Curtin first ‘Trailblazer’ uni with resources tech and minerals commercialisation hub

Joseph Brookes
Senior Reporter

Perth-based Curtin University has been named as the first of Australia’s four Trailblazer universities, receiving $50 million in federal funding from the new competitive program to develop a research commercialisation hub for resources technology and critical minerals.

Announced Tuesday by Prime Minister Scott Morrison during his second day campaigning in Western Australia, the new hub will receive additional funding from university and industry partners to bring the total value of contributions above $200 million.

Curtin’s new commercialisation hub will build on its existing industry partnerships. Image:

Curtin University partnered with The University of Queensland and James Cook University, as well as 33 corporate partners across Australia involved in value chains that require lithium, nickel, cobalt, vanadium and hydrogen resources.

The university’s leaders said the new hub would lead to more industry input on research outcomes, cultural change to improve translation rates, and more support for staff and students to start their own businesses.

The $242.7 million Trailblazer Universities program was announced by the Morrison government in November as part of a push to improve commercialisation rates for Australian research. The program offered up to $50 million each over four years to four universities through a competitive process.

In a quick turnaround, 21 Universities made an initial expression of interest on their plan to foster increased collaboration with the business community for areas of research within the Coalition’s six manufacturing priorities.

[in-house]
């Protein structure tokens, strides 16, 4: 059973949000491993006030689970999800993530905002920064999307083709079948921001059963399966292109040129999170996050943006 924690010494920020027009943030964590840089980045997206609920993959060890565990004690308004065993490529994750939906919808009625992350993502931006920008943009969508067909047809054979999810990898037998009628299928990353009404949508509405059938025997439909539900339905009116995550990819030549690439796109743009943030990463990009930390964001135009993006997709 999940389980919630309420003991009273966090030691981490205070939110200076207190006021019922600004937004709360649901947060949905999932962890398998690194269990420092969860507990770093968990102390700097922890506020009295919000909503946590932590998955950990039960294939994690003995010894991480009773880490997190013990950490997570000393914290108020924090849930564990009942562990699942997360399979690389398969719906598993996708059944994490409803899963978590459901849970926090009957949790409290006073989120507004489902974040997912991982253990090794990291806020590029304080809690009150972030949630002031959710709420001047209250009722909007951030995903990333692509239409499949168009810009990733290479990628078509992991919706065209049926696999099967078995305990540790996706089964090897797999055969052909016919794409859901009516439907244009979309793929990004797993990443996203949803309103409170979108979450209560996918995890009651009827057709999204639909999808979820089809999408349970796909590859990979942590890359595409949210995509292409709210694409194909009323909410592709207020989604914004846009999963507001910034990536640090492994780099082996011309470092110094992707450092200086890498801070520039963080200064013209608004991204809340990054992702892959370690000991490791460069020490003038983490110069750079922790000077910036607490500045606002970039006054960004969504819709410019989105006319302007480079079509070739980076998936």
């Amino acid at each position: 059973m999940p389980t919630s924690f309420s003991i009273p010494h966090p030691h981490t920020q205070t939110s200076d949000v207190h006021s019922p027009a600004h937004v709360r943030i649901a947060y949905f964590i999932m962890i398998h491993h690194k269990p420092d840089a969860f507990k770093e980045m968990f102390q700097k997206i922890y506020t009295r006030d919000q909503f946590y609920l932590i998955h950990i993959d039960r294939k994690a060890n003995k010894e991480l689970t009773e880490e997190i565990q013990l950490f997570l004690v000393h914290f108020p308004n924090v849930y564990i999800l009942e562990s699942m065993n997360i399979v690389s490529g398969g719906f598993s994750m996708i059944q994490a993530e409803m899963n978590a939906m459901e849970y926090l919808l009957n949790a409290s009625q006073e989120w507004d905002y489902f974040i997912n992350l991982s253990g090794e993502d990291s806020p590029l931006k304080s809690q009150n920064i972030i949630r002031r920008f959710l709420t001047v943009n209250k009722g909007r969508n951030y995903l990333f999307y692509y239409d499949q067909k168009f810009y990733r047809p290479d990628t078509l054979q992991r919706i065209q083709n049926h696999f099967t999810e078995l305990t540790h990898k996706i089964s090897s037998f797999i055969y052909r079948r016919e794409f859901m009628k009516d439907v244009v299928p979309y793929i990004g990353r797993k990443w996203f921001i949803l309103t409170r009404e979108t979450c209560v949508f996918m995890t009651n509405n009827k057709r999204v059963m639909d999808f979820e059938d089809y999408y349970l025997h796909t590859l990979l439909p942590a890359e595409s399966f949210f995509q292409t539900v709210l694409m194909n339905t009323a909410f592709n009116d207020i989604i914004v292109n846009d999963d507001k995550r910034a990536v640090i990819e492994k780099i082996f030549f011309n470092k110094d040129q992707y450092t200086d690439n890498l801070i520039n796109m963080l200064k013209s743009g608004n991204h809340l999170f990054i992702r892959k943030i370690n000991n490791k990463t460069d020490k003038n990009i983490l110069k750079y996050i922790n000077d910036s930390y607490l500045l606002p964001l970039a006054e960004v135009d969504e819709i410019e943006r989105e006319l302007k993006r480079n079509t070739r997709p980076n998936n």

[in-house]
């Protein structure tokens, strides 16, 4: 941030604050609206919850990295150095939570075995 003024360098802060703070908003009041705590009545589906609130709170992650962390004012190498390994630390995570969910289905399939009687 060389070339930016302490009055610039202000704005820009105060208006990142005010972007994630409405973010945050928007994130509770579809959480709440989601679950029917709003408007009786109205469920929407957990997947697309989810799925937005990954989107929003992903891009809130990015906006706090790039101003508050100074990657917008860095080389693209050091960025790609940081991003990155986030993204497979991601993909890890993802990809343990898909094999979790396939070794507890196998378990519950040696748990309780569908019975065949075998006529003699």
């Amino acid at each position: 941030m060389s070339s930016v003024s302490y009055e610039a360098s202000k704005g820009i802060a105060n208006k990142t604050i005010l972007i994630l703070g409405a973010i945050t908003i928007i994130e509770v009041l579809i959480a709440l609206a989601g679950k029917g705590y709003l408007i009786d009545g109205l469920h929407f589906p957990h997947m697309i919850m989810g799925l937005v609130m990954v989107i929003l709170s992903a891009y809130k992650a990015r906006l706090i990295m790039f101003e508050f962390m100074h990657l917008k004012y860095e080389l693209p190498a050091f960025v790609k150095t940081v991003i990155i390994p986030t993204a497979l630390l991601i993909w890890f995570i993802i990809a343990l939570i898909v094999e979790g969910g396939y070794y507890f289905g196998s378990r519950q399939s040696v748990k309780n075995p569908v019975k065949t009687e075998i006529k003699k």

A shortlist of eight was revealed in January, with these universities then submitting detailed proposal for the direct hub funding and an additional $8 million in specialist support from the CSIRO.

Curtin University was announced as the inaugural Trailblazer university on Tuesday by the Prime Minister during an election campaign visit to Western Australia where he talked up mining jobs.

“It’s no accident we’re announcing the first Trailblazer program in Western Australia, which is designed to push the boundaries, drive collaboration between universities and industry and challenge intellectual property arrangements that limit the dividend for our young, smart, savvy researchers,” he said in a statement.

The Western Australian university has existing industry partnerships with the mining and resource sector, including an alliance with multinational BHP which contributes to several Curtin run Cooperative Research Centres.

Curtin University vice-chancellor professor Harlene Hayne said in the university’s own statement the new Trailblazer hub will drive a cultural change to improve commercialisation rates of resources technology and create more opportunities for university staff and researchers to start their own businesses.

“Together with The University of Queensland and James Cook University, we will use Trailblazer to affect deep and lasting change in the way technology readiness, commercialisation and industry-led research are prioritised, taught and rewarded in our universities,” professor Hayne said.

Curtin deputy vice-chancellor research, Professor Chris Moran said the university will start by listening to industry demands to direct research outputs.

“The mission of the collaboration is to conduct and translate the research needed to link the value chains so desperately needed if Australia is to become a genuine international leader in efficient production of critical minerals, precursors and ultimately, metals”, professor Moran said.

“In doing so, Trailblazer will add significant value, resilience, and sovereign capability throughout Australia’s critical minerals and hydrogen energy value chains. It will deliver the skills and the future workforce required to realise the potential benefits from our resources.”

Professor Moran was also named as the chair of a new advisory committee for the Australian Research Council this month, to guide a new government set research translation focus for the agency.

The remaining three Trailblazer universities are expected to be announced during the election campaign. A further $119 million was allocated in last month’s budget for two more Trailblazer universities through the government’s regional accelerator program, which extends existing programs to regional applicants with dedicated funding.

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